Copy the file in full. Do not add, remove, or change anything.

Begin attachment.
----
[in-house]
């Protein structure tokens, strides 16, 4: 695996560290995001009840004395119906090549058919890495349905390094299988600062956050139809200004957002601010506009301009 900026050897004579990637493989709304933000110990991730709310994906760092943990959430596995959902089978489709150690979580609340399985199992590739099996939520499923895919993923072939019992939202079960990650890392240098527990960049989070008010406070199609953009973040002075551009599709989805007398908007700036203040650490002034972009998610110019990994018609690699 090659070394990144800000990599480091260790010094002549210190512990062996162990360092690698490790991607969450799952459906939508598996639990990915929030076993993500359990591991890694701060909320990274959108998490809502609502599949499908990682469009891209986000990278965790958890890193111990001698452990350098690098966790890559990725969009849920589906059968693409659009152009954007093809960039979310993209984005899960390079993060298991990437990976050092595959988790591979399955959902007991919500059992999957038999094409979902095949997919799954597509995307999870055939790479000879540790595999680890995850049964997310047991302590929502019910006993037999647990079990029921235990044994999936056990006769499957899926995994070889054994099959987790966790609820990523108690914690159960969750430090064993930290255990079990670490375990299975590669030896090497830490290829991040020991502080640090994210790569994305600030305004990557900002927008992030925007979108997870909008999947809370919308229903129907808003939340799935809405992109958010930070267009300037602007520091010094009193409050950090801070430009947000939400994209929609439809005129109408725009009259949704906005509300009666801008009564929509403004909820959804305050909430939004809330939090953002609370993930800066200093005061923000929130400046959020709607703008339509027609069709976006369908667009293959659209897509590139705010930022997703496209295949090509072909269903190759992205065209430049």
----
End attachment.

[in-house]
């Protein structure tokens, strides 16, 4: 695996560290995001009840004395119906090549058919890495349905390094299988600062956050139809200004957002601010506009301009 900026050897004579990637493989709304933000110990991730709310994906760092943990959430596995959902089978489709150690979580609340399985199992590739099996939520499923895919993923072939019992939202079960990650890392240098527990960049989070008010406070199609953009973040002075551009599709989805007398908007700036203040650490002034972009998610110019990994018609690699 090659070394990144800000990599480091260790010094002549210190512990062996162990360092690698490790991607969450799952459906939508598996639990990915929030076993993500359990591991890694701060909320990274959108998490809502609502599949499908990682469009891209986000990278965790958890890193111990001698452990350098690098966790890559990725969009849920589906059968693409659009152009954007093809960039979310993209984005899960390079993060298991990437990976050092595959988790591979399955959902007991919500059992999957038999094409979902095949997919799954597509995307999870055939790479000879540790595999680890995850049964997310047991302590929502019910006993037999647990079990029921235990044994999936056990006769499957899926995994070889054994099959987790966790609820990523108690914690159960969750430090064993930290255990079990670490375990299975590669030896090497830490290829991040020991502080640090994210790569994305600030305004990557900002927008992030925007979108997870909008999947809370919308229903129907808003939340799935809405992109958010930070267009300037602007520091010094009193409050950090801070430009947000939400994209929609439809005129109408725009009259949704906005509300009666801008009564929509403004909820959804305050909430939004809330939090953002609370993930800066200093005061923000929130400046959020709607703008339509027609069709976006369908667009293959659209897509590139705010930022997703496209295949090509072909269903190759992205065209430049």